Israeli Bitcoin Mining Company Sues Bank for Closing Its Account
Despite already setting a precedent in a previous case, the Israeli courts system is again called upon to stop a bank from shutting down a crypto business. This time, Union Bank tried to refuse operating an account to a mining firm – a service all companies need to legally operate in the country.
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Israminers vs. Union Bank
Union Bank of Israel, Ltd. (TLV: UNON), the sixth largest Israeli bank, has been slapped with a lawsuit by a local cryptocurrency mining company. Israminers Ltd, accuses the bank of unilaterally deciding, after three months of operations, that it will no longer allow the company to accept funds from bitcoin exchanges, and then sending back money already received in the account – preventing the company from buying further mining hardware and shutting down the account within 30 days.
The founders of Israminers, one of which is also the owner of a law firm, have decided to take the case to the courts, asking for a reprieve from the bank’s decision. The company has furthermore turned to the Israeli banking regulator with an official complaint against Union Bank. And today, the miners have announced that the Herzliya court has accepted the case, presenting a temporary order against the bank.
Adv. Guy Penn told news.bitcoin.com today that: “banks in Israel are currently refusing services to companies that operate in the crypto field, without even checking or understanding their business activity. The banks’ overwhelming refusal leaves us with no choice but to take our case to the courts of law, otherwise the entire Israeli crypto field will have to relocate its business model abroad.”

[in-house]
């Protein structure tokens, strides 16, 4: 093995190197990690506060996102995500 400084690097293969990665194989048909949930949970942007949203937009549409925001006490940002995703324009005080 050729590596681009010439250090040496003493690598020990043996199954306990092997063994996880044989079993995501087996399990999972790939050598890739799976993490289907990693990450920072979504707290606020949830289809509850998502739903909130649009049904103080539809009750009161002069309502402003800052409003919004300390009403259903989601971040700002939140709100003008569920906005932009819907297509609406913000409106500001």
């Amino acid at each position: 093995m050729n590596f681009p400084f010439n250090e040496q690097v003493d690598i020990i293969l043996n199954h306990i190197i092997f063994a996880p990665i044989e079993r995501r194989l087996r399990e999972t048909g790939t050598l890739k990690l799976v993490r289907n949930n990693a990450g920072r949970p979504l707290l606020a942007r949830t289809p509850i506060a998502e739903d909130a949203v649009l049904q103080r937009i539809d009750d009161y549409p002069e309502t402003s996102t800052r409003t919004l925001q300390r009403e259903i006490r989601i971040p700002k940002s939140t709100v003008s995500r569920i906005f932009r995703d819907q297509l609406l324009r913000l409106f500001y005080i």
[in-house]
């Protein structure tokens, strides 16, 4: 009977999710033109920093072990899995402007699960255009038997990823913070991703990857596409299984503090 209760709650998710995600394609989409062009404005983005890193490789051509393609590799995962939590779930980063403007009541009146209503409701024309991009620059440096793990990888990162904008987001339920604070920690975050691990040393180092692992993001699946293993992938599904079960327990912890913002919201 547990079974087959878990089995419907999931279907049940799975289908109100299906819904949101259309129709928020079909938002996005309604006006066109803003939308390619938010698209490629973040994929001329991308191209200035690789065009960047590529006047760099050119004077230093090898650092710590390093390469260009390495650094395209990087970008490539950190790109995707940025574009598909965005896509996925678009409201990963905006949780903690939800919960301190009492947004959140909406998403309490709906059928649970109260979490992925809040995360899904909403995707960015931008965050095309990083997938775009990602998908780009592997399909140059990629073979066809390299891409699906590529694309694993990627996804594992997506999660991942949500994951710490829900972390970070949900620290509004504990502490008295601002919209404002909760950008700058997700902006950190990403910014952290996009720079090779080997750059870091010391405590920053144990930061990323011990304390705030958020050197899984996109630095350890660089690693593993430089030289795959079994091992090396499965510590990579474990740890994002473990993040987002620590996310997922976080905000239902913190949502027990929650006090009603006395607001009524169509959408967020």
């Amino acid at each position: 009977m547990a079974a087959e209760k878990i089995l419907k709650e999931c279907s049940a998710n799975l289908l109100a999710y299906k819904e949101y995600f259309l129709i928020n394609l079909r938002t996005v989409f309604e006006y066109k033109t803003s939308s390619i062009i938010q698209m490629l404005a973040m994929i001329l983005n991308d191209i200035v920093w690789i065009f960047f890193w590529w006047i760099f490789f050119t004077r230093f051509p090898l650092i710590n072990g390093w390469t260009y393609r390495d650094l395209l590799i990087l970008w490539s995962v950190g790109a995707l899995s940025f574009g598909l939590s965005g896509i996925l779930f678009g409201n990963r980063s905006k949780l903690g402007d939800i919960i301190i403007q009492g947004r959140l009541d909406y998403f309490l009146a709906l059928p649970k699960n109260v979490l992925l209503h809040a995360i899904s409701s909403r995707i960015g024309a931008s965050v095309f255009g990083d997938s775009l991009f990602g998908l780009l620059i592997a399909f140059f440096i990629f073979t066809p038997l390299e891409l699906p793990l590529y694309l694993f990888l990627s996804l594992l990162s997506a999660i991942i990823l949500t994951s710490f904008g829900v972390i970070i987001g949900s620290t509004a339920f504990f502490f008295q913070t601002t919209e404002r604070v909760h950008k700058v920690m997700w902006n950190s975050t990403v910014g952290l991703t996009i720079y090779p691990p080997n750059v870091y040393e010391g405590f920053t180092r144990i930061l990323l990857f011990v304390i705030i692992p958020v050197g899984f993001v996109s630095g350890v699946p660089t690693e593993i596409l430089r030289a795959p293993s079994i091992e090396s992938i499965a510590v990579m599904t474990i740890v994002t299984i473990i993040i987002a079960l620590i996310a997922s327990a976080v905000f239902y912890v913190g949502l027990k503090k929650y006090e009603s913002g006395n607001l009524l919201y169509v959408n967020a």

The Israeli banking system has not been welcoming to bitcoin-related business, to say the least, forcing companies to turn to the courts to get service. In February, for example, Bitflash LTD, a company which was established to provide digital currency trading services based in Acre, has asked the Tel Aviv District Court to order all 11 banks in the country to open a current account without credit for it.
Later that month, the Supreme Court of Israel issued a temporary injunction order forbidding Bank Leumi from sweepingly halting the account activity of the Bits of Gold bitcoin exchange. This was seen as a major victory in the Israeli cryptocurrency industry – and one that sets a precedent for other bitcoin businesses struggling to get banking services.
Should the regulators act against banks who refuse to serve bitcoin businesses? Share your thoughts in the comments section below.
Images courtesy of Shutterstock.
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